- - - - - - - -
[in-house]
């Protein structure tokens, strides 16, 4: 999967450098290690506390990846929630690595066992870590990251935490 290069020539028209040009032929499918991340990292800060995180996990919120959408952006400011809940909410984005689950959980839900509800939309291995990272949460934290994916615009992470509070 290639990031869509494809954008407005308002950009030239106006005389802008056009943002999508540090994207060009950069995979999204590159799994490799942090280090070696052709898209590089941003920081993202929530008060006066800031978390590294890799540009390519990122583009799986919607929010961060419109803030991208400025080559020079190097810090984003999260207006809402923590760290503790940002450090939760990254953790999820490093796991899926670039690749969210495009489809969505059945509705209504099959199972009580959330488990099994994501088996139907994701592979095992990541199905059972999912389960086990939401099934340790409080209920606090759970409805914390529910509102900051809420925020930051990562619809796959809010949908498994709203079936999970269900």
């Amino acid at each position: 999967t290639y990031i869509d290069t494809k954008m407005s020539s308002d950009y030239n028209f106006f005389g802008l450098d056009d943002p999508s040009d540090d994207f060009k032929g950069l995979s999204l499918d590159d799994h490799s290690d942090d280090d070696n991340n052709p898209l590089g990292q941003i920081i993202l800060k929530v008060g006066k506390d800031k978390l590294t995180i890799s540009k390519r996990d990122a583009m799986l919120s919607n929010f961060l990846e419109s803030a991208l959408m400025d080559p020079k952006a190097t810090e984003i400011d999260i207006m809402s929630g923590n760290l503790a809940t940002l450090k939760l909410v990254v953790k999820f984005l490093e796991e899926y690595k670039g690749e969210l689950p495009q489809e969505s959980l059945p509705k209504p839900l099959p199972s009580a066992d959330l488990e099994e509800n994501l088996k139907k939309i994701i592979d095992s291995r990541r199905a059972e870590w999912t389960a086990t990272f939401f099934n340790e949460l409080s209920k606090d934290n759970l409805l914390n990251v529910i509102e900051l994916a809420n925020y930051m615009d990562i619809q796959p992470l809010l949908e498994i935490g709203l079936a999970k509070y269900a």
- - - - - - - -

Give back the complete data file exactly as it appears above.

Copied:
[in-house]
């Protein structure tokens, strides 16, 4: 999967450098290690506390990846929630690595066992870590990251935490 290069020539028209040009032929499918991340990292800060995180996990919120959408952006400011809940909410984005689950959980839900509800939309291995990272949460934290994916615009992470509070 290639990031869509494809954008407005308002950009030239106006005389802008056009943002999508540090994207060009950069995979999204590159799994490799942090280090070696052709898209590089941003920081993202929530008060006066800031978390590294890799540009390519990122583009799986919607929010961060419109803030991208400025080559020079190097810090984003999260207006809402923590760290503790940002450090939760990254953790999820490093796991899926670039690749969210495009489809969505059945509705209504099959199972009580959330488990099994994501088996139907994701592979095992990541199905059972999912389960086990939401099934340790409080209920606090759970409805914390529910509102900051809420925020930051990562619809796959809010949908498994709203079936999970269900």
């Amino acid at each position: 999967t290639y990031i869509d290069t494809k954008m407005s020539s308002d950009y030239n028209f106006f005389g802008l450098d056009d943002p999508s040009d540090d994207f060009k032929g950069l995979s999204l499918d590159d799994h490799s290690d942090d280090d070696n991340n052709p898209l590089g990292q941003i920081i993202l800060k929530v008060g006066k506390d800031k978390l590294t995180i890799s540009k390519r996990d990122a583009m799986l919120s919607n929010f961060l990846e419109s803030a991208l959408m400025d080559p020079k952006a190097t810090e984003i400011d999260i207006m809402s929630g923590n760290l503790a809940t940002l450090k939760l909410v990254v953790k999820f984005l490093e796991e899926y690595k670039g690749e969210l689950p495009q489809e969505s959980l059945p509705k209504p839900l099959p199972s009580a066992d959330l488990e099994e509800n994501l088996k139907k939309i994701i592979d095992s291995r990541r199905a059972e870590w999912t389960a086990t990272f939401f099934n340790e949460l409080s209920k606090d934290n759970l409805l914390n990251v529910i509102e900051l994916a809420n925020y930051m615009d990562i619809q796959p992470l809010l949908e498994i935490g709203l079936a999970k509070y269900a």